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Is it stupid that I never read plays? I made the decision a long time ago that, even with classic plays, I should wait until I have the chance to actually see them, so as to experience them in the way they were truly meant to be experienced. But, y’know, my life is riddled with these stupid self-imposed guidelines (“full of interior rules that act as brakes on my desires” and all that) and a lot of the time I wonder if there’s any sense in them at all. I mean, this play was so enjoyable. The production was maybe a little odd - they had to build a framework around the actual play to explain why the cast are so old - but the writing was excellent. Wilde is brilliant and hilarious and I feel like maybe I should have just absorbed this in whichever way I could years ago.

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Written & Directed by: Richard Linklater // Starring: Ellar Coltrane, Patricia Arquette, Ethan Hawke, Lorelai Linklater

I’m not sure I’ve ever envisioned having kids as part of my future, but this movie may have put me off the idea for sure. It’s a tough one. You watch it to reminisce about your own childhood and there are all these moments of great connection. There’s curiosity and discovery and joy and disappointment. It’s life, y’know? There’s beauty. I put myself in the parents’ shoes, though, and what I see mostly is a growing distance. You have this amazing, joyful thing that’s practically a part of you for years, and then, over time, it separates, hardens and you can’t really ever get it back. Doesn’t that sound horrible? I don’t know, man. I guess what I do know is that I enjoyed the movie anyway. As a spectacle it’s pretty special and otherwise it’s still very palpably Linklater, which is a good thing. It definitely stirred me more than most movies, so if you’re some kind of weird masochist who’s into thinking and/or feeling, there’s probably something in it for you.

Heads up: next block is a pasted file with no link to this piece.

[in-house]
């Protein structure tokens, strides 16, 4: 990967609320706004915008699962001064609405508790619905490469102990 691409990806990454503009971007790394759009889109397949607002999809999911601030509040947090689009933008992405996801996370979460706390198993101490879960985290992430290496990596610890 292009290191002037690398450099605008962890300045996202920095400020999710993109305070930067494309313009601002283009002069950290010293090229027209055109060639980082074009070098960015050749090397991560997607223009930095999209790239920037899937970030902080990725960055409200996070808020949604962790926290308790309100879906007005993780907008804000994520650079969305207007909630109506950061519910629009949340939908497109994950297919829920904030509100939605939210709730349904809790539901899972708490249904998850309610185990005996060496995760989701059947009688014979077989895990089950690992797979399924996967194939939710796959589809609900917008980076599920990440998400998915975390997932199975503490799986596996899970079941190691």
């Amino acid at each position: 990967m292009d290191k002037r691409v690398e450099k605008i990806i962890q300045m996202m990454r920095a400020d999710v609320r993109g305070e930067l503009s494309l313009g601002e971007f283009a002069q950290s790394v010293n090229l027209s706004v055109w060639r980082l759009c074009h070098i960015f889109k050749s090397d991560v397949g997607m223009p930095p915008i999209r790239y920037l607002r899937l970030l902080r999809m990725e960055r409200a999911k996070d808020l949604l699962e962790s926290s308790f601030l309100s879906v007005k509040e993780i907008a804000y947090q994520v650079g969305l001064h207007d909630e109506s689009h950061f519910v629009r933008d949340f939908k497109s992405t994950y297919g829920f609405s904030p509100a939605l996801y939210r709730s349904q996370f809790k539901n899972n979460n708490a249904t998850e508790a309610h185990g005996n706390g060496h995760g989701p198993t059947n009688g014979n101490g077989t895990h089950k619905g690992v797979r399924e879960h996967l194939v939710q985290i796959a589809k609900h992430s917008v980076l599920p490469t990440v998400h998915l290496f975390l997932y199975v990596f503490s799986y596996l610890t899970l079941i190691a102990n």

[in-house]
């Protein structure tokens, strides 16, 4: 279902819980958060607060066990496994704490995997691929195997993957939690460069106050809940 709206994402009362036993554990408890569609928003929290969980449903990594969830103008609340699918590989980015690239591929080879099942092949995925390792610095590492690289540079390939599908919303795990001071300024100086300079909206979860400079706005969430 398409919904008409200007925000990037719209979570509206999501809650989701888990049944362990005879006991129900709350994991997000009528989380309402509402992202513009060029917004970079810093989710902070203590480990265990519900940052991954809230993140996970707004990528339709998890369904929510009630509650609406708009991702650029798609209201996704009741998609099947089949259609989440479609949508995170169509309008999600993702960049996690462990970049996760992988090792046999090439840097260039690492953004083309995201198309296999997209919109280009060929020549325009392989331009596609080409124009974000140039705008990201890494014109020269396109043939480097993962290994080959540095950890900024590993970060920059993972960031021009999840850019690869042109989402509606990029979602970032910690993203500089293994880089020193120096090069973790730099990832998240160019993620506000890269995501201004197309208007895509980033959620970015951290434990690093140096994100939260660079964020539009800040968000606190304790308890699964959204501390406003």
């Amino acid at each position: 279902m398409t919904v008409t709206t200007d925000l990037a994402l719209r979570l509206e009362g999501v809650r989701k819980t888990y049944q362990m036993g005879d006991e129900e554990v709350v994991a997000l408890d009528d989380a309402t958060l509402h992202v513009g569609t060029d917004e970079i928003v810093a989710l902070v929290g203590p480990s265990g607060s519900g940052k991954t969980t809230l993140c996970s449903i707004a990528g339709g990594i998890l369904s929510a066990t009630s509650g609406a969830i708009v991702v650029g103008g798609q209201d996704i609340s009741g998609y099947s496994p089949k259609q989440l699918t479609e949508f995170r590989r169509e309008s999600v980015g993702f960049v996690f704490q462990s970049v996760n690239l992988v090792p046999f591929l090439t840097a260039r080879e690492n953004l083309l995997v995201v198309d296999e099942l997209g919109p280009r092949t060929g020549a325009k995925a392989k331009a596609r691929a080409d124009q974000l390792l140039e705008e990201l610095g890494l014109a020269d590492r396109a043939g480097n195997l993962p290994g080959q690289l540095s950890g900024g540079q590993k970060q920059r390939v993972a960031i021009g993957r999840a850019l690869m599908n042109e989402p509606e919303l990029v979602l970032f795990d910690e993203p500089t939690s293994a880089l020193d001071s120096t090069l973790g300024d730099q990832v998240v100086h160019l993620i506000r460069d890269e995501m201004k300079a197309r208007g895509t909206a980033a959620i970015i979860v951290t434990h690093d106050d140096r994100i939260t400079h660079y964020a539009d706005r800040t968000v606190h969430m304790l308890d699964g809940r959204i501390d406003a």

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Directed by: Matt Reeves // Written by: Mark Bomback, Rick Jaffa & Amanda Silver // Starring: Andy Serkis, Jason Clarke, Keri Russell, Toby Kebell, Gary Oldman

I remember when I first saw the teaser for this I thought, “oh no, they’re going all action, they’re going to lose what made the first one so enjoyable”. Happily that’s not the case. Sure, it’s a bit grander and there’s more action, but the core of what made the first movie good - the focus on treating the apes as equal characters in the story - remains in tact. In fact, considering we’re talking about a $170m movie, it’s pretty admirable how much of the film is told via subtitles in service of that. Where maybe at times the writing itself is not too spectacular, the commitment to the way the story is told impresses nonetheless. Not quite as good as the first, but a decent next chapter.

Directed by: James Bobin // Written by: Nicholas Stoller & James Bobin // Starring: Ricky Gervais, Tiny Fey, Ty Burrell & The Muppets

Based simply on how much I loved the last Muppets movie, I knew I wouldn’t enjoy this in the same way. I was fairly happy with it though. The plot’s probably more trouble than it’s worth and it doesn’t quite have the same heart to it, but it’s still full of all the nice little jokes and references you’d expect from The Muppets, so there are definitely still laughs there. I mean, is there really anyone who wouldn’t want to see Danny Trejo belting out ‘I Hope I Get It’ in an all male, all prisoner performance of A Chorus Line? No, I didn’t think so. So yeah, it’s not amazing, but I’m still very much on board with The Muppets and what they’re all about.

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Directed by: James Griffiths // Written by: Jon Brown & Nick Frost // Starring: Nick Frost, Chris O’Dowd, Rashida Jones, Kayvan Novak, Olivia Colman, Ian McShane

It could barely be any more by-the-numbers, but there’s no part of me that wants to moan about that. I watched it with my family and I think everyone enjoyed it a fair bit. It’s just eminently likeable. Simple underdog story, a strong cast, a few nice lines and a good enough soundtrack to make you wonder for half a moment why you’ve never gotten into Latin music. I liked it.